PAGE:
Improving Hygienic Conditions One Way to Reduce Antibiotics

ANALYSIS - Reducing the use of antibiotics on-farm doesn't happen in a day. Rather, it's a philosophy change in farm management, according to Bruno Gonzalez-Zorn, professor at the University of Madrid.
calendar icon 1 November 2017
clock icon 3 minute read

"On many farms, we are used to a certain amount of antibiotics that we use normally, and what we have to is to change the philosophy of how we manage a farm," Gonzalez-Zorn said. "We have to increase the management and the hygienic conditions of a farm - that's very important. We know very well that the farms that use the most antibiotics are the ones that are the worst managed with hygienic conditions that are worse [than other farms]."

He noted this is also the case in many hospitals.

"Hospitals where more antibiotics are used are also the ones that have less hygienic conditions," he said. "In any population the less hygienic conditions you have, the more antibiotics you use to counter-weight the amount of bacterial infections that you have. But apart from that we can have faster diagnostics; apart from that we use new vaccines that are out in the market against bacterial diseases; general bio-safety measures also improve. There are many measures that can help to reduce the use of antibiotics in farms."

The starting point is an on-farm assessment. Gonzalez-Zorn is currently working on a European project called EFFORT (Ecology from Farm to Fork Of microbial drug Resistance and Transmission) that is looking at antibiotic use in every farm.

"At the same time, we are taking a questionnaire with 140 questions and are trying to link the resistance levels with the hygienic measures and bio-safety measures, including vaccination, diagnostics, and so on," he said. "We think we will be able to recommend in certain farms what things to change in order to reduce antibiotic resistance, but it will depend on each farm."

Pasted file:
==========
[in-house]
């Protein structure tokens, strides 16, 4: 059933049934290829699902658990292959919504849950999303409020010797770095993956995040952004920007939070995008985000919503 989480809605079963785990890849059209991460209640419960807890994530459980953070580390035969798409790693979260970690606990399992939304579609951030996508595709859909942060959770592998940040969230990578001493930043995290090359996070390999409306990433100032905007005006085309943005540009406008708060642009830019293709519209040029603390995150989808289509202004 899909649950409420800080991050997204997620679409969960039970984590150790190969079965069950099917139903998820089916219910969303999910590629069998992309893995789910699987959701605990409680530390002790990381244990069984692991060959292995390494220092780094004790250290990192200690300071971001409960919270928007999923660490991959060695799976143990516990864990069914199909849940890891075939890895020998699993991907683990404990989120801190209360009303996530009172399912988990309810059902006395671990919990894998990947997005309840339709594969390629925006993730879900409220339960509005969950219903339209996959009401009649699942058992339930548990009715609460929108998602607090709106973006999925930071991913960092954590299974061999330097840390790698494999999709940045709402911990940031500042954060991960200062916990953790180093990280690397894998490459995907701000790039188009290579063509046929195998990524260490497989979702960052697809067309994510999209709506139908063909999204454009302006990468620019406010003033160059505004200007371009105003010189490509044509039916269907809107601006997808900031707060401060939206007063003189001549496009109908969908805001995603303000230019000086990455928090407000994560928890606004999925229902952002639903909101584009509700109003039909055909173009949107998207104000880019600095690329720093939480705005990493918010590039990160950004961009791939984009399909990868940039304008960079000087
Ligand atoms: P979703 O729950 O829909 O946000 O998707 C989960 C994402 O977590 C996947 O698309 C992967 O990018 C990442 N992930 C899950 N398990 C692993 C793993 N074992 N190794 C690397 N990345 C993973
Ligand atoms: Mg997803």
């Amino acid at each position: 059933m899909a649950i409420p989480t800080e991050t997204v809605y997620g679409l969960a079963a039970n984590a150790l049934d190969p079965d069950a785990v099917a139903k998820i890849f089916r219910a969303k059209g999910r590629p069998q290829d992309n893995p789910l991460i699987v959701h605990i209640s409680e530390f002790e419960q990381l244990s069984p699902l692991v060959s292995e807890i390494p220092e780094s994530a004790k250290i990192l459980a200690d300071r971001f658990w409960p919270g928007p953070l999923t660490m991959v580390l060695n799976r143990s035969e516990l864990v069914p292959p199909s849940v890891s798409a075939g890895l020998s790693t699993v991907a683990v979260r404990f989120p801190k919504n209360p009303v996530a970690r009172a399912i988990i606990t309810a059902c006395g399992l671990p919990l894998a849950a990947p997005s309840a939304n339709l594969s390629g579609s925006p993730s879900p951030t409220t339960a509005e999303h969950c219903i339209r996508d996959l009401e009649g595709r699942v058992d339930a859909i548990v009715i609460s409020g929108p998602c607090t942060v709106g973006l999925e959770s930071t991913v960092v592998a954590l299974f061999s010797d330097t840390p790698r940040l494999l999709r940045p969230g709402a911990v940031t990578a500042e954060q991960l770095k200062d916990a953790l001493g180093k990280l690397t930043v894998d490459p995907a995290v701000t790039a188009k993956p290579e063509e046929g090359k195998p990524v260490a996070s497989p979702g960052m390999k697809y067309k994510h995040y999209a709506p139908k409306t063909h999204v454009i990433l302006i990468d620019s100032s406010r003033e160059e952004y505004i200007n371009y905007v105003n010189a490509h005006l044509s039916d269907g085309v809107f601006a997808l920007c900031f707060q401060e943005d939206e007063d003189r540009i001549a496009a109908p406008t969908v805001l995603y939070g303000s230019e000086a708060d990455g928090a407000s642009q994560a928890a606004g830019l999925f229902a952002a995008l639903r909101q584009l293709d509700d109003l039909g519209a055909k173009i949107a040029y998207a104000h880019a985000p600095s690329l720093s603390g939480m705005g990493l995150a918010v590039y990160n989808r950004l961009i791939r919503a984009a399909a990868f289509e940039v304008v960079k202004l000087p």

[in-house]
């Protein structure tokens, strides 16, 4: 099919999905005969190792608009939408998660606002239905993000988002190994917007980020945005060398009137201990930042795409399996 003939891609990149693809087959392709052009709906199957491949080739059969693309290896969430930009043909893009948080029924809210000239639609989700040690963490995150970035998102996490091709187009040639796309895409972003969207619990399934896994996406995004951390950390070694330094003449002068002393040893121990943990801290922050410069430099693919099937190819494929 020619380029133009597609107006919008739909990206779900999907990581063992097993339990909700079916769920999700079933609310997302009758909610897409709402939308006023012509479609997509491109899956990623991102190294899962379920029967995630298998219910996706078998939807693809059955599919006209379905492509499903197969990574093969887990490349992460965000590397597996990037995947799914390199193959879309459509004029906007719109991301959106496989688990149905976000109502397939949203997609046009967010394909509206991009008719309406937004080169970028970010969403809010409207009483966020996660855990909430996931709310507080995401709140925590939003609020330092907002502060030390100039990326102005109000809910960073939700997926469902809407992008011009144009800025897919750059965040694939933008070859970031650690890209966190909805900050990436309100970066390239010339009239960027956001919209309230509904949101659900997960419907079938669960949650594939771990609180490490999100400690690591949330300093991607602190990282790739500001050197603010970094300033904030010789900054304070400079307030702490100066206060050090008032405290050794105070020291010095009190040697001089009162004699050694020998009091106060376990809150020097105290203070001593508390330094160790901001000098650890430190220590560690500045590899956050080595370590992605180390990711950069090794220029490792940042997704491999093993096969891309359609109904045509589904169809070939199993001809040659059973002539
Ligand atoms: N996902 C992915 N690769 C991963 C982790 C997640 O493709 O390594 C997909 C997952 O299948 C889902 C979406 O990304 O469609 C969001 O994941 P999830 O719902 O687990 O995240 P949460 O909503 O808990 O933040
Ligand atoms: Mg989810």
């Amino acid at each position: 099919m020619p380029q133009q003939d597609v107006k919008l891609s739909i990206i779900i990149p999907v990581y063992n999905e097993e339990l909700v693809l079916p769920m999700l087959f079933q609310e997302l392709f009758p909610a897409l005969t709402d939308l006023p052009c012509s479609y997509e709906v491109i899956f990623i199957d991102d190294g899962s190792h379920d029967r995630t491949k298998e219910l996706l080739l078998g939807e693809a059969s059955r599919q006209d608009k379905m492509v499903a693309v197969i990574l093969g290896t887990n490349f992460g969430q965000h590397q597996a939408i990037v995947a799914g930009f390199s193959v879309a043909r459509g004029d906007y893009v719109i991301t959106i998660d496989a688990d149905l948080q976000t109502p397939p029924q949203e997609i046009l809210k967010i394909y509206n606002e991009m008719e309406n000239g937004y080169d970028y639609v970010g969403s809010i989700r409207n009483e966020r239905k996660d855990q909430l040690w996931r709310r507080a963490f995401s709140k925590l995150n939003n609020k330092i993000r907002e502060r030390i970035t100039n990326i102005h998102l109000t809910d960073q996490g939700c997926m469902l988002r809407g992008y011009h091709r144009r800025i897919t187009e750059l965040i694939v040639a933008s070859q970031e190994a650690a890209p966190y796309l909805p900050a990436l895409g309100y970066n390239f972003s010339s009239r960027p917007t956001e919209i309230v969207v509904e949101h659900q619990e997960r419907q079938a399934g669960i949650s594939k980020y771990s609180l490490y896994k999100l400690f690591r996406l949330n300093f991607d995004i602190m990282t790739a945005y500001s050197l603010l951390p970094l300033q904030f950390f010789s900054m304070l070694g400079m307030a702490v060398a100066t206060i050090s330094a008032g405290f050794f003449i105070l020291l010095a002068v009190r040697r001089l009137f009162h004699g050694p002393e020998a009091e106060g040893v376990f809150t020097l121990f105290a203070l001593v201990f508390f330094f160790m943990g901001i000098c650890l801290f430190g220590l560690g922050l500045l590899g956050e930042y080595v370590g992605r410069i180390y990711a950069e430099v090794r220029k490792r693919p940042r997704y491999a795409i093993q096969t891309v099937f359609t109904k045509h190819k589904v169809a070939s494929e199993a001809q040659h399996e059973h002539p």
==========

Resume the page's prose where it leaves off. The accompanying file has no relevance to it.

One of the goals is to improve disease diagnosis, so only the correct antibiotics are being used.

"Improving diagnostics to very specific diseases can help the vet to prescribe to decide very fast what is the bacterium and what antibiotics can be used immediately," he said. "These fast diagnostics in hospitals and also on farms could help to make a proper decision of which antibiotic to use from the very beginning."

For more information about swine diagnostics, click here or connect to the Thermo Fisher Scientific Swine Resource Center.

Sarah Mikesell


Sarah Mikesell grew up on a five-generation family farming operation in Ohio, USA, where her family still farms. She feels extraordinarily lucky to get to do what she loves - write about livestock and crop agriculture. You can find her on Twitter or LinkedIn.

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